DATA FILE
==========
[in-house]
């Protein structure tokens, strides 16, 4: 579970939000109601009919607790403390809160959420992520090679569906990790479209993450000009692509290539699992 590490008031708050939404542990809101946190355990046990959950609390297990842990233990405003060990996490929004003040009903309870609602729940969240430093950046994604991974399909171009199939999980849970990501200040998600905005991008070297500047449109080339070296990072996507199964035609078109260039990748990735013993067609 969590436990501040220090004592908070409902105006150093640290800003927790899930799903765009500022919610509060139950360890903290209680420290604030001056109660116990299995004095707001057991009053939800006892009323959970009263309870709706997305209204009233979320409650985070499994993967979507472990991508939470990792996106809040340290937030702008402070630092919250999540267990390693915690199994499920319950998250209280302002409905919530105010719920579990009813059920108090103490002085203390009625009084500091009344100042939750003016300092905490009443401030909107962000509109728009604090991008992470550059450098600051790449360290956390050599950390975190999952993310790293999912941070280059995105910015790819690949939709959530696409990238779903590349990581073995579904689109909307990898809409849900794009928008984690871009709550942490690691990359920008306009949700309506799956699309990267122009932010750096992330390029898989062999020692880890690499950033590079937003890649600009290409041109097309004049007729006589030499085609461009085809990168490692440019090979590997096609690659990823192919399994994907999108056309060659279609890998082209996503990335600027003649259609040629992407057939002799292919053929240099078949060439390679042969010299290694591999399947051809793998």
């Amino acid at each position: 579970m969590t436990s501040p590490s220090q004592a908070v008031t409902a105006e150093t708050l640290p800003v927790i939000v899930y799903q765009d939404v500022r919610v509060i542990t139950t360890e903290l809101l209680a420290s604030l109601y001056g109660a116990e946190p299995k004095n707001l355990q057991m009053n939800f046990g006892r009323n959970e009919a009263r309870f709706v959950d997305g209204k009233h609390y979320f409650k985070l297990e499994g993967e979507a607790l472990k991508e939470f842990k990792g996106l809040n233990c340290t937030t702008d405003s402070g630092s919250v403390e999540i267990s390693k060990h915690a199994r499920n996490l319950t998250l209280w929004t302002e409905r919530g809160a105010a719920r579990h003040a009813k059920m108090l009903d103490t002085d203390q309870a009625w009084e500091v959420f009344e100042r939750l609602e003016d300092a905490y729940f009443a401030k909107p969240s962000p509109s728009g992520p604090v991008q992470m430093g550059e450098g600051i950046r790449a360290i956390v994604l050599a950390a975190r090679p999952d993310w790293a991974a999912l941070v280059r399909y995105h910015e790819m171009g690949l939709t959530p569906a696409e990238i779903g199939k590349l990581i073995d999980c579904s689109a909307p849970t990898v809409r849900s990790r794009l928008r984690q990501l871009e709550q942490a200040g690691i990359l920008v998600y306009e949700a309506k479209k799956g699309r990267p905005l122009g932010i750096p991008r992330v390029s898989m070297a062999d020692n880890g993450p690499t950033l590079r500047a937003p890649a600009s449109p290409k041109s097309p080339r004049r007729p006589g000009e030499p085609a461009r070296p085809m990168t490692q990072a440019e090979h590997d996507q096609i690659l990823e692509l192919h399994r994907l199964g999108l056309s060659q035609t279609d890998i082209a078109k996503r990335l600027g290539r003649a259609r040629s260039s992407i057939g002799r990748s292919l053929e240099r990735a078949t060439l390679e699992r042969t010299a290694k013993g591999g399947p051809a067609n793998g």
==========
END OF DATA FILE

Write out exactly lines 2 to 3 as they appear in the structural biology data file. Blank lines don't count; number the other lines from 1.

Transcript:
């Protein structure tokens, strides 16, 4: 579970939000109601009919607790403390809160959420992520090679569906990790479209993450000009692509290539699992 590490008031708050939404542990809101946190355990046990959950609390297990842990233990405003060990996490929004003040009903309870609602729940969240430093950046994604991974399909171009199939999980849970990501200040998600905005991008070297500047449109080339070296990072996507199964035609078109260039990748990735013993067609 969590436990501040220090004592908070409902105006150093640290800003927790899930799903765009500022919610509060139950360890903290209680420290604030001056109660116990299995004095707001057991009053939800006892009323959970009263309870709706997305209204009233979320409650985070499994993967979507472990991508939470990792996106809040340290937030702008402070630092919250999540267990390693915690199994499920319950998250209280302002409905919530105010719920579990009813059920108090103490002085203390009625009084500091009344100042939750003016300092905490009443401030909107962000509109728009604090991008992470550059450098600051790449360290956390050599950390975190999952993310790293999912941070280059995105910015790819690949939709959530696409990238779903590349990581073995579904689109909307990898809409849900794009928008984690871009709550942490690691990359920008306009949700309506799956699309990267122009932010750096992330390029898989062999020692880890690499950033590079937003890649600009290409041109097309004049007729006589030499085609461009085809990168490692440019090979590997096609690659990823192919399994994907999108056309060659279609890998082209996503990335600027003649259609040629992407057939002799292919053929240099078949060439390679042969010299290694591999399947051809793998």
């Amino acid at each position: 579970m969590t436990s501040p590490s220090q004592a908070v008031t409902a105006e150093t708050l640290p800003v927790i939000v899930y799903q765009d939404v500022r919610v509060i542990t139950t360890e903290l809101l209680a420290s604030l109601y001056g109660a116990e946190p299995k004095n707001l355990q057991m009053n939800f046990g006892r009323n959970e009919a009263r309870f709706v959950d997305g209204k009233h609390y979320f409650k985070l297990e499994g993967e979507a607790l472990k991508e939470f842990k990792g996106l809040n233990c340290t937030t702008d405003s402070g630092s919250v403390e999540i267990s390693k060990h915690a199994r499920n996490l319950t998250l209280w929004t302002e409905r919530g809160a105010a719920r579990h003040a009813k059920m108090l009903d103490t002085d203390q309870a009625w009084e500091v959420f009344e100042r939750l609602e003016d300092a905490y729940f009443a401030k909107p969240s962000p509109s728009g992520p604090v991008q992470m430093g550059e450098g600051i950046r790449a360290i956390v994604l050599a950390a975190r090679p999952d993310w790293a991974a999912l941070v280059r399909y995105h910015e790819m171009g690949l939709t959530p569906a696409e990238i779903g199939k590349l990581i073995d999980c579904s689109a909307p849970t990898v809409r849900s990790r794009l928008r984690q990501l871009e709550q942490a200040g690691i990359l920008v998600y306009e949700a309506k479209k799956g699309r990267p905005l122009g932010i750096p991008r992330v390029s898989m070297a062999d020692n880890g993450p690499t950033l590079r500047a937003p890649a600009s449109p290409k041109s097309p080339r004049r007729p006589g000009e030499p085609a461009r070296p085809m990168t490692q990072a440019e090979h590997d996507q096609i690659l990823e692509l192919h399994r994907l199964g999108l056309s060659q035609t279609d890998i082209a078109k996503r990335l600027g290539r003649a259609r040629s260039s992407i057939g002799r990748s292919l053929e240099r990735a078949t060439l390679e699992r042969t010299a290694k013993g591999g399947p051809a067609n793998g």